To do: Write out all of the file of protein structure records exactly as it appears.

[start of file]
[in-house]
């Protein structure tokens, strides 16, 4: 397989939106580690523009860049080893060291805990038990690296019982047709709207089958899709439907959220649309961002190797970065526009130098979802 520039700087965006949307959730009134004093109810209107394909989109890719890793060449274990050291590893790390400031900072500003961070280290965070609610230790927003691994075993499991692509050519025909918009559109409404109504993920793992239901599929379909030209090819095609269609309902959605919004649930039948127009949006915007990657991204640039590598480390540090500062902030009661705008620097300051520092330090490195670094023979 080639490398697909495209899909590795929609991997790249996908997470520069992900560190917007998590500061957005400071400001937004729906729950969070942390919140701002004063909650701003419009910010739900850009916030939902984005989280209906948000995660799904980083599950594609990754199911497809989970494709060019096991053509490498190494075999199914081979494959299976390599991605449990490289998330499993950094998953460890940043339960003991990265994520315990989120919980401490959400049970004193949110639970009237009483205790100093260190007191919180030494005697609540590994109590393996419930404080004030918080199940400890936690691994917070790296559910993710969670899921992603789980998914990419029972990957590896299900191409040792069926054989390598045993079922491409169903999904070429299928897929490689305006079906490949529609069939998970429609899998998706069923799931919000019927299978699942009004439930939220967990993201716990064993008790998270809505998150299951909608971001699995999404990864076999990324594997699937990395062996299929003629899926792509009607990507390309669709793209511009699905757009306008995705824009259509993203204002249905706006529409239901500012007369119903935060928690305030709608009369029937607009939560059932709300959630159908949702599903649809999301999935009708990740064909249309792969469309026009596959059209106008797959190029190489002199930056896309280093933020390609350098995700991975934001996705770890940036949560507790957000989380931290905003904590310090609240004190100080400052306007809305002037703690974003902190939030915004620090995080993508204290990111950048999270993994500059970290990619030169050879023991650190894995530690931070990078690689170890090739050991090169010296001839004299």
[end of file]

[in-house]
């Protein structure tokens, strides 16, 4: 397989939106580690523009860049080893060291805990038990690296019982047709709207089958899709439907959220649309961002190797970065526009130098979802 520039700087965006949307959730009134004093109810209107394909989109890719890793060449274990050291590893790390400031900072500003961070280290965070609610230790927003691994075993499991692509050519025909918009559109409404109504993920793992239901599929379909030209090819095609269609309902959605919004649930039948127009949006915007990657991204640039590598480390540090500062902030009661705008620097300051520092330090490195670094023979 080639490398697909495209899909590795929609991997790249996908997470520069992900560190917007998590500061957005400071400001937004729906729950969070942390919140701002004063909650701003419009910010739900850009916030939902984005989280209906948000995660799904980083599950594609990754199911497809989970494709060019096991053509490498190494075999199914081979494959299976390599991605449990490289998330499993950094998953460890940043339960003991990265994520315990989120919980401490959400049970004193949110639970009237009483205790100093260190007191919180030494005697609540590994109590393996419930404080004030918080199940400890936690691994917070790296559910993710969670899921992603789980998914990419029972990957590896299900191409040792069926054989390598045993079922491409169903999904070429299928897929490689305006079906490949529609069939998970429609899998998706069923799931919000019927299978699942009004439930939220967990993201716990064993008790998270809505998150299951909608971001699995999404990864076999990324594997699937990395062996299929003629899926792509009607990507390309669709793209511009699905757009306008995705824009259509993203204002249905706006529409239901500012007369119903935060928690305030709608009369029937607009939560059932709300959630159908949702599903649809999301999935009708990740064909249309792969469309026009596959059209106008797959190029190489002199930056896309280093933020390609350098995700991975934001996705770890940036949560507790957000989380931290905003904590310090609240004190100080400052306007809305002037703690974003902190939030915004620090995080993508204290990111950048999270993994500059970290990619030169050879023991650190894995530690931070990078690689170890090739050991090169010296001839004299």